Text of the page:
Today, people know Uber as a bloated, embattled, and probably evil transportation company. But seven years ago, it was a brand-new startup still beta-testing its iPhone app and beginning to market its service. If the company’s old YouTube channel is any indication, however, it’s a damn miracle that Uber lasted more than a year.
A link to an early “UberCab” demo crossed my radar on Sunday, not long after The New York Times published a scathing profile of Uber CEO Travis Kalanick. The link pointed to an early demo of Uber’s iPhone app, and boy does using that look a pain in the arse:
The video was uploaded on June 1, 2010, just a few days after the first UberCab app showed up in Apple’s App Store. It would be another five weeks before UberCab made its first appearance in TechCrunch. That blog post links to an UberCab Vimeo page that features similar footage.
But wait, there’s more. Clicking through to the UberCab YouTube channel, I found five more videos. Two of them are other demos uploaded in May 2010. Then, in September, somebody apparently tried to make some viral marketing videos. This one is bizarre:
Another is basically offensive. In classic man-on-the-street fashion, someone behind the camera asks random passersby what “uber” means. The most memorable answer comes from a toothy man who rants about how the word “uber” refers to the “ubermensch” and the methamphetamine-fueled Nazis who “did the Blitzkrieg.” By the way, UberCab became Uber a month after this video was uploaded, the Times explains, “after receiving a cease-and-desist letter from San Francisco officials for marketing itself as a taxi company without the proper licenses and permits.” Maybe Uber wanted to do some brand research ahead of the change:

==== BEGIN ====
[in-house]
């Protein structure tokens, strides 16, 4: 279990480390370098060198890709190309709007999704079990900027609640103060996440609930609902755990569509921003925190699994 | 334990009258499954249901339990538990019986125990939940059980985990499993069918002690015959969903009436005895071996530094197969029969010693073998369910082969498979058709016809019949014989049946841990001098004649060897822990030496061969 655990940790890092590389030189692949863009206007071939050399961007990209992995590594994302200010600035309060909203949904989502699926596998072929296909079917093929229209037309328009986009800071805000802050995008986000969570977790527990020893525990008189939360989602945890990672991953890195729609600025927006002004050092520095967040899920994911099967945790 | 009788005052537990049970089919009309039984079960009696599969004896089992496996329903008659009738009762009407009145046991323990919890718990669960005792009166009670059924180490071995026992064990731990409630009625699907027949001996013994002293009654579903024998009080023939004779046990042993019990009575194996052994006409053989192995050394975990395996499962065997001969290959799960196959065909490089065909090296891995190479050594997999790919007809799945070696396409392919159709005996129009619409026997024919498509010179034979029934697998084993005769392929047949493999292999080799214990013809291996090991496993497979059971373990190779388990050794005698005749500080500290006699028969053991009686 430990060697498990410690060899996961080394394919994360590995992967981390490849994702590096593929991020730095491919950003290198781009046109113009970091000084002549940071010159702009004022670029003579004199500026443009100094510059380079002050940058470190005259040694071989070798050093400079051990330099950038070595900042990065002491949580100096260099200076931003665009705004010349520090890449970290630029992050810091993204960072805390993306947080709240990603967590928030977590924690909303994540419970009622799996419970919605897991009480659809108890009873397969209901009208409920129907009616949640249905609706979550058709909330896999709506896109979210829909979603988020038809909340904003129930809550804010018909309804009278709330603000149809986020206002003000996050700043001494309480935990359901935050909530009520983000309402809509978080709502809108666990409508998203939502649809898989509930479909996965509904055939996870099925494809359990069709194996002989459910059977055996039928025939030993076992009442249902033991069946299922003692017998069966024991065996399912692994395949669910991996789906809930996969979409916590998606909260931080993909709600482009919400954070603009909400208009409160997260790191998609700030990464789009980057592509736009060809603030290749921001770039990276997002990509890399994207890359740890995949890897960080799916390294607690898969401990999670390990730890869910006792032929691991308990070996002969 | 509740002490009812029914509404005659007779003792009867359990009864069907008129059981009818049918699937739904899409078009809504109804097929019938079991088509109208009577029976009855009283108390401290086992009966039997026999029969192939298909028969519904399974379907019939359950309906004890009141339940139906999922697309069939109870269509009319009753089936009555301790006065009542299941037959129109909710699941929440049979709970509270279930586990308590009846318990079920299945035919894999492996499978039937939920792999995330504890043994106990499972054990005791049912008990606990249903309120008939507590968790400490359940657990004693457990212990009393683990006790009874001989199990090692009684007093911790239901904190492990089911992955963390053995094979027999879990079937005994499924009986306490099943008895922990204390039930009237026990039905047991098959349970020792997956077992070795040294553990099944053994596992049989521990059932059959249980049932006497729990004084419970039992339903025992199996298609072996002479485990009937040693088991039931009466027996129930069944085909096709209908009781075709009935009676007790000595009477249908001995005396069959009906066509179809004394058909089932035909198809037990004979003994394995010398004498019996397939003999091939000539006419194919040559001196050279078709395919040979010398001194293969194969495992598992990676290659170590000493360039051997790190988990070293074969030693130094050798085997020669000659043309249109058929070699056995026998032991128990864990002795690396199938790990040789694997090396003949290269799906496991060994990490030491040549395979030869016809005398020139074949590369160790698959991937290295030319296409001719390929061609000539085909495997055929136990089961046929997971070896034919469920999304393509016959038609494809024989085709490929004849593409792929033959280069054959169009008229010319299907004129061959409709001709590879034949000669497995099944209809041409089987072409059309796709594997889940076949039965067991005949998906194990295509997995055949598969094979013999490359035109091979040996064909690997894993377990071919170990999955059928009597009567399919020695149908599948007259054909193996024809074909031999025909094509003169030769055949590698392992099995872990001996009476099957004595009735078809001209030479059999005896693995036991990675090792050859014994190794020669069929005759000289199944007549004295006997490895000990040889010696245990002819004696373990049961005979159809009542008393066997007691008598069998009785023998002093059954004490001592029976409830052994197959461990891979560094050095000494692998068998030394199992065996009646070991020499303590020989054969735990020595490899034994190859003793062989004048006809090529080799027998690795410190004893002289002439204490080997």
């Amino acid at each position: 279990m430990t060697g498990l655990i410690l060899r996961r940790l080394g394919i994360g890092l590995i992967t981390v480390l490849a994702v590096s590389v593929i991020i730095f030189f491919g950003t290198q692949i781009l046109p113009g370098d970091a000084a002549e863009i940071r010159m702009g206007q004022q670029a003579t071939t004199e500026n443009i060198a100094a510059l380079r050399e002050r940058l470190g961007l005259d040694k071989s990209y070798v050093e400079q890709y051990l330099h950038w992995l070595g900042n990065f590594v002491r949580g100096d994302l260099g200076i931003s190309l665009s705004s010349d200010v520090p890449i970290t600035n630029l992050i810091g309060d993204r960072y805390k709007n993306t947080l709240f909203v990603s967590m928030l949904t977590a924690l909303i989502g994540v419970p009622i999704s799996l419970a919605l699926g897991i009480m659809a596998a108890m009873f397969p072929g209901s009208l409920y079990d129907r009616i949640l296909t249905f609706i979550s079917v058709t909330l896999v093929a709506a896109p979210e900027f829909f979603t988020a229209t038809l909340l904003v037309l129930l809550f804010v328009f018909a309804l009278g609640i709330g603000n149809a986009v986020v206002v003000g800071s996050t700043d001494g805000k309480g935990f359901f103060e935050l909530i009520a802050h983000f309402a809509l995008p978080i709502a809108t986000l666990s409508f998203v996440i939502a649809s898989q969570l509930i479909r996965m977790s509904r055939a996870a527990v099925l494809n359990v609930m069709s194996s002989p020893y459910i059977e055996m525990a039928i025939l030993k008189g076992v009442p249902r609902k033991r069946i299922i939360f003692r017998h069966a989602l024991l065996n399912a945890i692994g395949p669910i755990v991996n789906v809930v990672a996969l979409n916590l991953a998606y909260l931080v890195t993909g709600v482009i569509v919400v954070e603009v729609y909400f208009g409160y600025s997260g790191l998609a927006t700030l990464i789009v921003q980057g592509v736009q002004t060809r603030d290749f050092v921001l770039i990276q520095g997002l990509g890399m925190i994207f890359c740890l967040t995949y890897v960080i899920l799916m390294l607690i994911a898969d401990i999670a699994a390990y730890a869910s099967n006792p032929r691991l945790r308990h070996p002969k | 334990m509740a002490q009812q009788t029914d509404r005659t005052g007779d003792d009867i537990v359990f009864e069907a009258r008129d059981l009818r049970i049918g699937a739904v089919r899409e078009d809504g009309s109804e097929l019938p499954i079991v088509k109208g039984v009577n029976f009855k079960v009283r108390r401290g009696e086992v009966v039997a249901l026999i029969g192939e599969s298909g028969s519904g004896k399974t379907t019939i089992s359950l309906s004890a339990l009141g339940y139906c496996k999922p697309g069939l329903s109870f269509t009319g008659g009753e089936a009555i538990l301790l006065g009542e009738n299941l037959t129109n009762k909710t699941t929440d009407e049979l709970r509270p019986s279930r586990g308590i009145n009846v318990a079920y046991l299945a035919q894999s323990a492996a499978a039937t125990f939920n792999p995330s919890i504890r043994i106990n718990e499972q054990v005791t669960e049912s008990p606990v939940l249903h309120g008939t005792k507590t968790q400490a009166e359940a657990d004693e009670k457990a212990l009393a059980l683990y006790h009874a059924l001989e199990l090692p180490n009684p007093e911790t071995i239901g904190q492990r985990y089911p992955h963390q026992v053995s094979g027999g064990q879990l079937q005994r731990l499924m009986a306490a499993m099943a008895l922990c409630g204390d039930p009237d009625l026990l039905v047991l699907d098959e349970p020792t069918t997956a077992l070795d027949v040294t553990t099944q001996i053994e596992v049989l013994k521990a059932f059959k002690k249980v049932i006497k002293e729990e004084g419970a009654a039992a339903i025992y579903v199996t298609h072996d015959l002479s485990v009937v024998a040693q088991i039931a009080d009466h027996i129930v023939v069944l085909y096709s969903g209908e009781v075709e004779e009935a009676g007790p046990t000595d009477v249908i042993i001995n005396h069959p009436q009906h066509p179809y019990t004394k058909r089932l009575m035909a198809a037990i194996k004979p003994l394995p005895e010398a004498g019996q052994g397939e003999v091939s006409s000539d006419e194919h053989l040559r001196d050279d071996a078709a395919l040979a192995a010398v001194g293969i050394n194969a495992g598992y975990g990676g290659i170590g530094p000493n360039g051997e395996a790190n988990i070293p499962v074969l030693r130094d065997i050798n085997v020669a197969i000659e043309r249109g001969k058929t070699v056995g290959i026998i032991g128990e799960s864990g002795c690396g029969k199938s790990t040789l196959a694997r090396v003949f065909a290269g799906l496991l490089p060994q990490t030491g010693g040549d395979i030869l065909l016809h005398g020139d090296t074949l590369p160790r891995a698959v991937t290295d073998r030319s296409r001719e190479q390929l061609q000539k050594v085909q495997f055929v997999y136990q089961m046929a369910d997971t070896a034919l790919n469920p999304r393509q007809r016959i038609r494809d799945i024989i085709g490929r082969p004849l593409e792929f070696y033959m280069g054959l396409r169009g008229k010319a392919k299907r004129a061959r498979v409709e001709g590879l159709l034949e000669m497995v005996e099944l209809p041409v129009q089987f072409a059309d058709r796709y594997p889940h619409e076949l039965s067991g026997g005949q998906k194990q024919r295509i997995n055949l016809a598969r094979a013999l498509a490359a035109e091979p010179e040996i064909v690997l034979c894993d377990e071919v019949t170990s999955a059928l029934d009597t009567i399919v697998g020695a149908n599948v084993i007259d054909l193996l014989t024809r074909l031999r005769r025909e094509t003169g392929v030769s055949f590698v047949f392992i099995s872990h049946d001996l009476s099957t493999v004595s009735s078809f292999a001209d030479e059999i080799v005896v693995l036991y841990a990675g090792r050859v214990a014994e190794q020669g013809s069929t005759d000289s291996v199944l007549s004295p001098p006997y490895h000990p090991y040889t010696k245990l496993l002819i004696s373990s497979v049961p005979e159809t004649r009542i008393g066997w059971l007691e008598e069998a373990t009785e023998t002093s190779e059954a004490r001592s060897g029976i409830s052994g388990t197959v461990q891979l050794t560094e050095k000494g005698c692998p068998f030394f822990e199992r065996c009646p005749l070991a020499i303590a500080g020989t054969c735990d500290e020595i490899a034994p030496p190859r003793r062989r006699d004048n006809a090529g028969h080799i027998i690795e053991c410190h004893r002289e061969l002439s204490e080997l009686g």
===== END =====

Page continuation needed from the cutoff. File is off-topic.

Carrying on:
Did Uber’s YouTube master know that seven years later, the company would be worth billions, largely recognised as a symbol of Silicon Valley greed, and that neo-Nazis would help elect Donald Trump as president? Surely not. If so, they probably would’ve cut out the Nazi bit.
Then again, the final video on the UberCab YouTube page shows Kalanick addressing a hall full of beer drinkers, extolling the merits of this ride-hailing app and scolding those in power for failing to create a workable public transportation system. Kalanick even brings a couple of early Uber drivers up in front of the room, praising their loyalty and performance like some bombastic general pinning medals on his favourite soldiers. The video appears to be one of the first times that Kalanick spoke publicly about these issues. It almost reminds you of that other time a leader stood up in front of beer drinkers and declared that a revolution had begun!
Who knows who launched this YouTube channel. It could’ve been Kalanick himself, considering the fact that he created a Twitter account for his apartment embarrassingly named “JamPadHQ.” The channel’s description—“Rockin’ on demand car requests from the touch of your phone!”—also reeks of the Silicon Valley bro speak that Kalanick and his contemporaries made infamous. However, it seems more likely that Kalanick’s crew launched the Vimeo channel, especially since TechCrunch linked to the early demo videos. Either way, the peek into the early days of Uber does shed some light on how the company became so fucked up over the years.
We’ve reached out to Uber for more details about the UberCab YouTube channel and will update this post when we hear back. [Harry McCracken]